Fresh leak hints at how AMD vs Nvidia next-gen GPU battle is shaping up

A woman being blown away by an Asus graphics card
(Image credit: Roman Samborskyi / Asus)

We’ve had some new material float down from the GPU grapevine, theorizing how both the next-gen Nvidia ‘Lovelace’ and AMD RDNA 3 graphics cards will pan out.

This comes from Greymon55, now a regular hardware leaker on Twitter, who has shared what they believe to be the likely core spec of the flagship GPUs from both Teams Green and Red – although note the use of question marks with some of the contended details, meaning that those parts are educated guesswork at this stage.

Of course, this is an early stage rumor so all of it should be treated with a very healthy dollop of skepticism, but Greymon asserts that what will presumably be the RTX 4090 will run with 18,432 CUDA cores, plus 24GB of GDDR6X video memory and a 384-bit memory interface.

Clock speeds will be pitched in the area of 2.3GHz to 2.5GHz – that’s one of the nuggets of info with a big question mark hanging over it – offering something in the order of around 90TFlops of raw (FP32) performance (ditto on the question mark there).

Moving to the AMD RDNA 3 champion, this GPU is purportedly set to come bristling with 15,360 stream processors (cores), as previously rumored, and 32GB of GDDR6 with a 256-bit memory interface. And while the latter may sound thin, there's the key addition of 3D Infinity Cache to ensure better competitivity with Nvidia, as we heard recently from Greymon (there could be 256MB or 512MB of Infinity Cache).

As you may know, 3D V-Cache or vertical cache – meaning simply that it’s stacked up vertically – is what’s coming to Ryzen CPUs with new models (possibly Ryzen 6000 chips) at the start of 2022.

Clock speeds for the next-gen AMD flagship, presumably the RX 7900, are roughly pegged at around the same as Nvidia – 2.4GHz to 2.5GHz – offering about 75Tflops of FP32 performance, Greymon reckons.

Analysis: Worrying about the wrong thing…

We’d be foolish to try to engage in any real comparative debate based on the above-rumored specs at this stage in the next-gen GPU game, so bear that firmly in mind. Still, it’s worth putting some tentative initial thoughts together, huge amounts of salt clutched in both hands.

So, the theory is that the RTX 4000 flagship will pull around 85-90TFlops of raw (FP32) performance. Now, the RTX 3090 comes in at 36TFlops, so that’d make its successor around 2.5x more performant, in theory: a huge leap.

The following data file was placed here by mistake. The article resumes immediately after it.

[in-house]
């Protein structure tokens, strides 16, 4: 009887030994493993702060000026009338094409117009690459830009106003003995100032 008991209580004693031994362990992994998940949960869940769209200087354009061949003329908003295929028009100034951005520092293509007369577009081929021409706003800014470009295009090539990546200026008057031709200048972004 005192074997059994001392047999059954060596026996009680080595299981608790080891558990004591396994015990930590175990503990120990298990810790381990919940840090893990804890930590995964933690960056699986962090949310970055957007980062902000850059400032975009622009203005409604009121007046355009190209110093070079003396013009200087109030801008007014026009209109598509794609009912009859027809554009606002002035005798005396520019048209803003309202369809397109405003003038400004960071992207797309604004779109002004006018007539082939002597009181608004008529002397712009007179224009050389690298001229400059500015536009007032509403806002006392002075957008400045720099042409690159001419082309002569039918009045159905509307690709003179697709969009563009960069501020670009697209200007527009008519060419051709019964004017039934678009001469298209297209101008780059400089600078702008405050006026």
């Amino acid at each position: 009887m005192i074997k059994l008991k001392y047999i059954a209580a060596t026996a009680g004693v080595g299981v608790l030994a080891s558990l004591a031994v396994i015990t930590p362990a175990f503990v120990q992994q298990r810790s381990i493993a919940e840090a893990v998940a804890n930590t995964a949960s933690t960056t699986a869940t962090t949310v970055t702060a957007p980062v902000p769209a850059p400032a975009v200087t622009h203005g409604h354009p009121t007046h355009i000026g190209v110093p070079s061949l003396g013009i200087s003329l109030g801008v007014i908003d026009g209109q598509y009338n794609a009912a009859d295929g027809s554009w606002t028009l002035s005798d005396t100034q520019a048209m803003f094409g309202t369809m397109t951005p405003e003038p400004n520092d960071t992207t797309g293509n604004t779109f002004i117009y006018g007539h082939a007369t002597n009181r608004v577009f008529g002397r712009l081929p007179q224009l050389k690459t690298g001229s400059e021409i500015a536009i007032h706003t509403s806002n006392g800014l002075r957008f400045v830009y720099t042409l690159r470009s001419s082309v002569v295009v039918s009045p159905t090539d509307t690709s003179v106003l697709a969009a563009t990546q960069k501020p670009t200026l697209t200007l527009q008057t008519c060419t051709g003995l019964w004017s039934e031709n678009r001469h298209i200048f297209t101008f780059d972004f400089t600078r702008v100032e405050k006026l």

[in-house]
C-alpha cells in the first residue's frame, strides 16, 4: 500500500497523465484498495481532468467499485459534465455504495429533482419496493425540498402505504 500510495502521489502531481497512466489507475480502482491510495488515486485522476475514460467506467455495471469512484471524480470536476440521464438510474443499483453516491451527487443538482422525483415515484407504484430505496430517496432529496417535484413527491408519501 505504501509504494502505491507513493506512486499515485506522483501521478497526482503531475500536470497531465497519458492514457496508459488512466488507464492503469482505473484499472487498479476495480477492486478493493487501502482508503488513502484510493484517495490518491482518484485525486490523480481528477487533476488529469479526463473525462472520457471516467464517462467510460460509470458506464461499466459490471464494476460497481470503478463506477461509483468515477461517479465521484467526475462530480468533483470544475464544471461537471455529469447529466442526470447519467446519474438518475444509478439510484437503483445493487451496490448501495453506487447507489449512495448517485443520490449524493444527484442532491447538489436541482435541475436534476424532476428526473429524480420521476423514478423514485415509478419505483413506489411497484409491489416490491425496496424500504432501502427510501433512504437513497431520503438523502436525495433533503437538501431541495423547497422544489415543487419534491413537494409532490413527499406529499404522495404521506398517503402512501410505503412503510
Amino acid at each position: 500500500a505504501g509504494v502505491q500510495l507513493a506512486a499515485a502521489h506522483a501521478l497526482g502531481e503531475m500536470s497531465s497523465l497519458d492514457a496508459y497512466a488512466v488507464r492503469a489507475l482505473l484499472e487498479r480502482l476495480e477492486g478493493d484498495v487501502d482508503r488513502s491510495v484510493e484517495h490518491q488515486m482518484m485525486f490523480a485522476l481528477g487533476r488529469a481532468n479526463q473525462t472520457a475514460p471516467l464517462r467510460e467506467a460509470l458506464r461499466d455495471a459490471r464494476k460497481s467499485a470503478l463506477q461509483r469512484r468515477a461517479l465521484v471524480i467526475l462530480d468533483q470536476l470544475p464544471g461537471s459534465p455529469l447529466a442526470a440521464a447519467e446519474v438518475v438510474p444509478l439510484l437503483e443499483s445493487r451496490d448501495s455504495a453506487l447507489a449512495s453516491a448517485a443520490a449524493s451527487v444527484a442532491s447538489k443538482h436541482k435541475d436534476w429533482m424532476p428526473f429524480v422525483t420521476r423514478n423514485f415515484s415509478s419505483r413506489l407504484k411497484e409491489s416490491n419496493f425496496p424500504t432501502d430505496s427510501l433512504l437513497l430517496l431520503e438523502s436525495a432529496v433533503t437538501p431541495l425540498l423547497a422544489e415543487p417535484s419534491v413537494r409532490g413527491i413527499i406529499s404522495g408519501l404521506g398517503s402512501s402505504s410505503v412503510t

On the AMD side, the RDNA 3 flagship is pulling a purported 75Tflops, as noted, which isn’t far off Nvidia, but it’s a bit behind. However, even if these figures are in the correct ballpark – which is obviously a big if – that performance metric does not equate to real-world gaming performance.

We’ve also heard this week that Nvidia’s next-gen graphics cards could be twice as powerful as current models, and these purported specs look to back up this assertion. And with AMD set to crank the cache (and use that 3D V-Cache, of course), plus adopt a fresh multi-chip module strategy with the RX 7900, according to previous rumors, Team Red’s flagship could also turn out to be ridiculously powerful as we’ve reported before.

The reality is that it sounds like both Nvidia and AMD’s next GPUs are shaping up very nicely, and will represent big jumps in performance above the current graphics cards on both teams.

The real worry, perhaps, is not exactly how powerful these cards will turn out to be in comparison to each other, but how much they will cost. Indeed, the true next-gen GPU battle may be fought on value proposition and availability (if component shortages continue as predicted) – and indeed with power consumption being a further concern (and it’s here that what we’ve been hearing about Nvidia in recent times is rather alarming, condiments aplenty of course).

But perhaps all this could leave a path open for Intel, the wild card in next year's GPU landscape...

Via Wccftech

Darren is a freelancer writing news and features for TechRadar (and occasionally T3) across a broad range of computing topics including CPUs, GPUs, various other hardware, VPNs, antivirus and more. He has written about tech for the best part of three decades, and writes books in his spare time (his debut novel - 'I Know What You Did Last Supper' - was published by Hachette UK in 2013).